The program is distributed in the US by Public Radio International. You can also drop in on a continuous stream of shows at the Stanford Archive of Recorded Sound.
Jim and the Band light up the sky with a number Louis Armstrong recorded with his Hot Five in Chicago in 1928. “Fireworks” has multiple strains and is played in two keys, making it more complex than most jazz standards. The Band’s version is an extended arrangement with Armstrong’s dramatic ending harmonized by the entire front line.
Also on the bill is a 1927 Armstrong Hot Five number “Struttin’ With Some Barbecue,” composed by Lil Hardin Armstrong} for her husband Louis Armstrong, incorporating some of his most-used jazz licks.
The first big parade of the season makes summer official in small towns across the country. George and Ira Gershwin’s 1927 composition, “Strike Up the Band,” a jam session favorite among jazz musicians, begins with the unmistakable drum cadence of a marching band.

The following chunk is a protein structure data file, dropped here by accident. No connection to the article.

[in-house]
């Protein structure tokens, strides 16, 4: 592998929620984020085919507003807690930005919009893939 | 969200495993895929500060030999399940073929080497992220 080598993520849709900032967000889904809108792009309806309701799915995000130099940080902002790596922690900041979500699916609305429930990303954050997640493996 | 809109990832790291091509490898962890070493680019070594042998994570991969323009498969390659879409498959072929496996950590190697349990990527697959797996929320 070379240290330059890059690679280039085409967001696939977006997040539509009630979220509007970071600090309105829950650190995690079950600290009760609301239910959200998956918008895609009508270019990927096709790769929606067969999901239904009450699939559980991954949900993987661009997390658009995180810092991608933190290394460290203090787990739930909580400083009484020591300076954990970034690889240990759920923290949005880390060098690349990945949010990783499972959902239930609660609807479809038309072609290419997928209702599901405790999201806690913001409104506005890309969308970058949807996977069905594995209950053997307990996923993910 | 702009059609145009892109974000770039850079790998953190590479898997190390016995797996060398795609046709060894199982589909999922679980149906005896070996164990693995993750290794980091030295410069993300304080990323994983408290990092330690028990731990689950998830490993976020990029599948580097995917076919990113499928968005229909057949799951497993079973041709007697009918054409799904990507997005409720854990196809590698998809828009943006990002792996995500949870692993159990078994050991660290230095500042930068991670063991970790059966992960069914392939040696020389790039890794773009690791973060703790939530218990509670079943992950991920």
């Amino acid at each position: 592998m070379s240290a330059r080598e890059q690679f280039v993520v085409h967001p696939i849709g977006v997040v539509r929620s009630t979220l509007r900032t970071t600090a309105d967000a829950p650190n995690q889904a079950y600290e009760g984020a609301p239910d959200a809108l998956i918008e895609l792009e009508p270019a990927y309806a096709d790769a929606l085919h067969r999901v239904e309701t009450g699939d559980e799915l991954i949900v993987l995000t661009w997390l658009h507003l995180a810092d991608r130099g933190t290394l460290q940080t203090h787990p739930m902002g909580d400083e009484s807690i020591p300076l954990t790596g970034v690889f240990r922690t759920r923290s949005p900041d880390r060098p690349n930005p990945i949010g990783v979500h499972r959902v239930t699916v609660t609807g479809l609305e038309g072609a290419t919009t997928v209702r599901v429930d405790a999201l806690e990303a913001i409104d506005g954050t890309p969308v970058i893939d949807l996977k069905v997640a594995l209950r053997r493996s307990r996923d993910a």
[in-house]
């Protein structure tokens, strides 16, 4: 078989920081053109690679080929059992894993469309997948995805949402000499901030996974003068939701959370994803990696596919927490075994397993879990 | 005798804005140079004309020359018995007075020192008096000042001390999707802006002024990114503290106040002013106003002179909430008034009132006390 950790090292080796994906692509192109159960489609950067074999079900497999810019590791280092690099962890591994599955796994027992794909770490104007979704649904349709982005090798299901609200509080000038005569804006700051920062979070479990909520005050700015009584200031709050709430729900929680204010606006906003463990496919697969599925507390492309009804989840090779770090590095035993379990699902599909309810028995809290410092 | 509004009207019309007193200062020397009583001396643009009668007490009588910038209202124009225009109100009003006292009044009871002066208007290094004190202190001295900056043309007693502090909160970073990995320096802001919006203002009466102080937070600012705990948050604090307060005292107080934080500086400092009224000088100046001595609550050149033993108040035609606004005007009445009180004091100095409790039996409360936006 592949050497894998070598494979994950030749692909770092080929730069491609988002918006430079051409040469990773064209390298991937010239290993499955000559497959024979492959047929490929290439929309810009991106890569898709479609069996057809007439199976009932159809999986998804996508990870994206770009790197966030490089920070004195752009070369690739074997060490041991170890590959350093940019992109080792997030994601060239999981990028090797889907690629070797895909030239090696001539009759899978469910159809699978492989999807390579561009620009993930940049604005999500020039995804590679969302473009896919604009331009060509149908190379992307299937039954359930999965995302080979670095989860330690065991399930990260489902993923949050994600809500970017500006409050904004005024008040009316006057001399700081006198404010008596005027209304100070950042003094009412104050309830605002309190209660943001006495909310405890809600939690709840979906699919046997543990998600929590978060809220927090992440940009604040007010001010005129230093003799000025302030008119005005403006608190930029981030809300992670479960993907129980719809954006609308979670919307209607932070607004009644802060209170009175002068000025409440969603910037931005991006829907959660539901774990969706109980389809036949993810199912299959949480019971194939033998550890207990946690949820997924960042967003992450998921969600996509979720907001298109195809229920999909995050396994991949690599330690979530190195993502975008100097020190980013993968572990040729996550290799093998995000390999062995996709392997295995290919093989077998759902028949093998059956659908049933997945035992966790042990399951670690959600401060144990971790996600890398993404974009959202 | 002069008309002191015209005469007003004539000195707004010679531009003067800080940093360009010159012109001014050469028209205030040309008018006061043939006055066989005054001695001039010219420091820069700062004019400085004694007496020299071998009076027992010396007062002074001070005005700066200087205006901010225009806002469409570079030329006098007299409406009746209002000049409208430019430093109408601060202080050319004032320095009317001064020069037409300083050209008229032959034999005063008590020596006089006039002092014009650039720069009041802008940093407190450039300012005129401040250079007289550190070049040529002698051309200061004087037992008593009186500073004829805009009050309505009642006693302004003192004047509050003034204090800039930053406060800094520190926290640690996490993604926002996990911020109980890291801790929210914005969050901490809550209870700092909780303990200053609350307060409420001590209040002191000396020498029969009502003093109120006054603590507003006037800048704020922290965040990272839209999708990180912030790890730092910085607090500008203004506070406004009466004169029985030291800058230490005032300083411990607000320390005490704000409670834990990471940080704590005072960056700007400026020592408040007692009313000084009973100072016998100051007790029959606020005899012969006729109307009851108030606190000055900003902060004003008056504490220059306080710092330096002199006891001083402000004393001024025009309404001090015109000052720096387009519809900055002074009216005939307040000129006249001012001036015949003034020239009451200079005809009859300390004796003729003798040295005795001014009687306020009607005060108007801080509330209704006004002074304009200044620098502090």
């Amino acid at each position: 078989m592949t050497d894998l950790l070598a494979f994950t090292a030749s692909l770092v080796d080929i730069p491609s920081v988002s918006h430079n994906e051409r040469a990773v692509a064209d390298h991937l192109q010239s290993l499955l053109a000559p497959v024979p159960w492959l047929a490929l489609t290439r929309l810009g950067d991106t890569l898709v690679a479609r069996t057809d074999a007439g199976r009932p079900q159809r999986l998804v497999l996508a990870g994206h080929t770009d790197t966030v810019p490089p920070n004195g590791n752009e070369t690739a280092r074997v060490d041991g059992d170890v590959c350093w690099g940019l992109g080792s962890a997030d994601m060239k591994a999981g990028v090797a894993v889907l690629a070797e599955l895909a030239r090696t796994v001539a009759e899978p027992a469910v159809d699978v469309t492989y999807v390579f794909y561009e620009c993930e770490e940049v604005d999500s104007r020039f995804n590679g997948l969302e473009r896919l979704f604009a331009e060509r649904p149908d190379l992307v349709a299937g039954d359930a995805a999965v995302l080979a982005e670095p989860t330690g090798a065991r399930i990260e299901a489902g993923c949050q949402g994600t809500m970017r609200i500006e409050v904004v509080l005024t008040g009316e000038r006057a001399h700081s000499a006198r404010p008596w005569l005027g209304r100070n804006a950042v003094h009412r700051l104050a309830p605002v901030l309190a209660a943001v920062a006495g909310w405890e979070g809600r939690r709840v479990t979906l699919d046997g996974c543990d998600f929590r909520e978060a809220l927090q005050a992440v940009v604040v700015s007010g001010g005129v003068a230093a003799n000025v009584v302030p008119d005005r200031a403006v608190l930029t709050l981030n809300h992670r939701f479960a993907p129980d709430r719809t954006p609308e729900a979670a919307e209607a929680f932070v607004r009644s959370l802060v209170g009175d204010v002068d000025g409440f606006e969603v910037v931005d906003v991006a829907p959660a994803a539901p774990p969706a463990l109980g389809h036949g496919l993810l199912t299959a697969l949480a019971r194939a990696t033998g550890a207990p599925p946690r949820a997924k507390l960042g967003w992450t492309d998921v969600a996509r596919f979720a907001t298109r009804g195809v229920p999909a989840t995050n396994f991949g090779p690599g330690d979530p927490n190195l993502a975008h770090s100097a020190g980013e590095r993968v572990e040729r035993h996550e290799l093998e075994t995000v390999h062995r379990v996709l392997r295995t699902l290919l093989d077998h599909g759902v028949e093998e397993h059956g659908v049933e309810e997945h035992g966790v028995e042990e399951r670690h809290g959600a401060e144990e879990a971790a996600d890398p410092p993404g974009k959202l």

And stepping down the street, a march syncopated in the classic ragtime manner, ” Ba Ba” Ridgely’s “Black Rag,” popular with the Original Tuxedo Orchestra of New Orleans in 1925.
New Orleans native Vernel Bagneris brings to life a summery scene with the story of the famous “Greasy Pig Contest” on opening day at New Orleans’ Lincoln Park around the turn of the 20th century. More outdoor comfort food is brought to mind as Vernel sings “Here Comes the Hot Tamale Man,” and The Jim Cullum Jazz Band plays the Preservation Hall favorite “Ice Cream.”
Our Riverwalk Jazz BBQ celebrates the lazy days of summer with a trio of pop songs: an instrumental on Sidney Arodin’s “Up a Lazy River,” Johnnie Burke’s “Go Fly a Kite” with singer Rebeca Kilgore and “Singin’ in the Rain” with a hot rhythm treatment from the legendary Basie Band singer Joe Williams.